WASHINGTON — President Obama proposed increasing federal funding to strengthen trade enforcement, open new markets for U.S. exports, strengthen U.S. defenses against cyber attacks and crack down on counterfeit products in the federal budget blueprint he submitted to Congress on Monday.

Obama’s $4 trillion budget proposal for fiscal year 2016 that begins Oct. 1 would increase funding for trade agencies and also reiterated a previous proposal to reorganize and merge several trade agencies into one consolidated mega-department.

Obama’s plan is not expected to be enacted in its entirety, because Republicans, who control both chambers of Congress, oppose many of the President’s proposals and plan to write and pass their own spending legislation this year. But administration officials said Monday there could be common ground on specific proposals, such as corporate tax reform and trade. The budget blueprint also sent a signal to the business community that the President is placing an emphasis on international trade.

The White House is in a full court press to get presidential Trade Promotion Authority, seen as a crucial tool the President needs to conclude free trade negotiations on the Trans-Pacific Partnership pact and advance a trans-Atlantic trade pact with the European Union. Under TPA, Congress can only vote up or down on a trade agreement, which gives the administration leverage with trading partners who will know they can make their final offers without Congress changing the deal.

“The budget provides resources to help deepen U.S. trade in the Asia-Pacific region as the U.S. leads the way in negotiating the high-standard TPP with 11 countries in the Asia-Pacific region, which will boost American exports and create jobs at home by promoting strong rules to protect labor, the environment and intellectual property,” the administration said in the budget.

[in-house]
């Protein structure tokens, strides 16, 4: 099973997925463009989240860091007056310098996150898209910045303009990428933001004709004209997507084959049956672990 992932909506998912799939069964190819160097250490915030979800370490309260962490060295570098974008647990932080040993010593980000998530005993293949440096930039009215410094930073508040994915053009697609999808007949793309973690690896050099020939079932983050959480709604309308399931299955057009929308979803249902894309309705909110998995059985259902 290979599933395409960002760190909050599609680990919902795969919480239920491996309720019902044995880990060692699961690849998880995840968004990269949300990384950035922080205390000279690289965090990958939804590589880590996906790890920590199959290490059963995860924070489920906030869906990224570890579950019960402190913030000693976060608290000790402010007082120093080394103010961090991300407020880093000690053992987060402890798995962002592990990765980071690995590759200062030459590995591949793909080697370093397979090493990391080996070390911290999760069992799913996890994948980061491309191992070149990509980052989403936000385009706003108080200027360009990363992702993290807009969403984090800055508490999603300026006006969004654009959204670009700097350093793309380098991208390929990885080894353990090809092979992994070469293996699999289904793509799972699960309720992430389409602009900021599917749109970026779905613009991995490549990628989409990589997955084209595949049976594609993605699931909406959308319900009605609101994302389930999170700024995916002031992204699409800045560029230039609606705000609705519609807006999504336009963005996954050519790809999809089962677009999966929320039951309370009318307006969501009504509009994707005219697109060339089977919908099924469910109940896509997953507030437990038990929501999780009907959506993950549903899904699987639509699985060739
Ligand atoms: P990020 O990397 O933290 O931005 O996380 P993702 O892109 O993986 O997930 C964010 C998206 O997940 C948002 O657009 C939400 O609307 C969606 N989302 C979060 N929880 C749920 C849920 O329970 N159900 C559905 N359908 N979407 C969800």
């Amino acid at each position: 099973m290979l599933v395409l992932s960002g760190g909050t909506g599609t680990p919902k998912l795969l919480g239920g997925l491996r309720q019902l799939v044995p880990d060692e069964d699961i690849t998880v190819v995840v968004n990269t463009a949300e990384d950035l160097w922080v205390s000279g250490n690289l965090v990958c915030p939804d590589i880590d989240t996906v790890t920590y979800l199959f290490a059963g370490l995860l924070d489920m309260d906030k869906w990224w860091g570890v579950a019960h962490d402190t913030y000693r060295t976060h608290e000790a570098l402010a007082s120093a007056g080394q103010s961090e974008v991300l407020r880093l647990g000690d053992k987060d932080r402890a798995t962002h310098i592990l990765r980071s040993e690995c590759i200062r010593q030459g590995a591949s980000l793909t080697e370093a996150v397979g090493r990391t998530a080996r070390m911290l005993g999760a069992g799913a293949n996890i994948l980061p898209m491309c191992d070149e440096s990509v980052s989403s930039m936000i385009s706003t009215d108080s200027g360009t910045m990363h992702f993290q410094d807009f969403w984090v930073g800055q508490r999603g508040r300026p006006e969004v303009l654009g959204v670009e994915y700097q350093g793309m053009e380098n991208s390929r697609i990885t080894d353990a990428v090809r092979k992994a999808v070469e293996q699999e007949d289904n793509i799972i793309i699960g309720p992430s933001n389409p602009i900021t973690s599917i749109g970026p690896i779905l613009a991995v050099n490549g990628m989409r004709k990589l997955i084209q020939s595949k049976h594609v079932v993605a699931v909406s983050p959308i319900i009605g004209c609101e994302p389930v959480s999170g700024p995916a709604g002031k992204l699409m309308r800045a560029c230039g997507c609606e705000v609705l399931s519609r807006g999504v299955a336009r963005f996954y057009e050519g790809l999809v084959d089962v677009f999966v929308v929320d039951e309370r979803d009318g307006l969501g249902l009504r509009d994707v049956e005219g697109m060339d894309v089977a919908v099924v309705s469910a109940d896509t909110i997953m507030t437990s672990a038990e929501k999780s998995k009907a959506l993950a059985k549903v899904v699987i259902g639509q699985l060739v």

Obama’s fiscal blueprint would increase the budgets of the U.S. Trade Representative’s office and the Commerce Department’s International Trade Administration, two key agencies that work closely with the industry. The International Trade Administration, a division of Commerce that is leading the President’s National Export Initiative and also houses the Office of Textiles and Apparel, would receive a $25 million boost in funding to $497 million under the President’s proposal.

Obama’s budget would maintain a funding level of $15 million for the Interagency Trade Enforcement Center that addresses unfair trade practices and barriers. It would also maintain funding of $20 million for the SelectUSA program that promotes reshoring and attracting foreign investment. The proposal would increase USTR’s budget to $56 million from $54.2 million as it wraps up TPP talks and the Transatlantic Trade and Investment Partnership with the European Union.

In the plan to consolidate trade agencies and programs into one department, pending Congressional approval, Commerce’s core business and trade functions, USTR, the Small Business Administration, the Export-Import Bank, the Overseas Private Investment Corporation and U.S. Trade and Development Agency would be combined.

Customs and Border Protection, which makes seizures of counterfeit goods and monitors cargo containers and the flow of commerce through U.S. ports, would see an increase in funding to $11 billion from the current level of $10.5 billion. Obama also proposed $14 billion in funding for several agencies overseeing cyber security, in the wake of a string of online attacks against government assets and the private sector.

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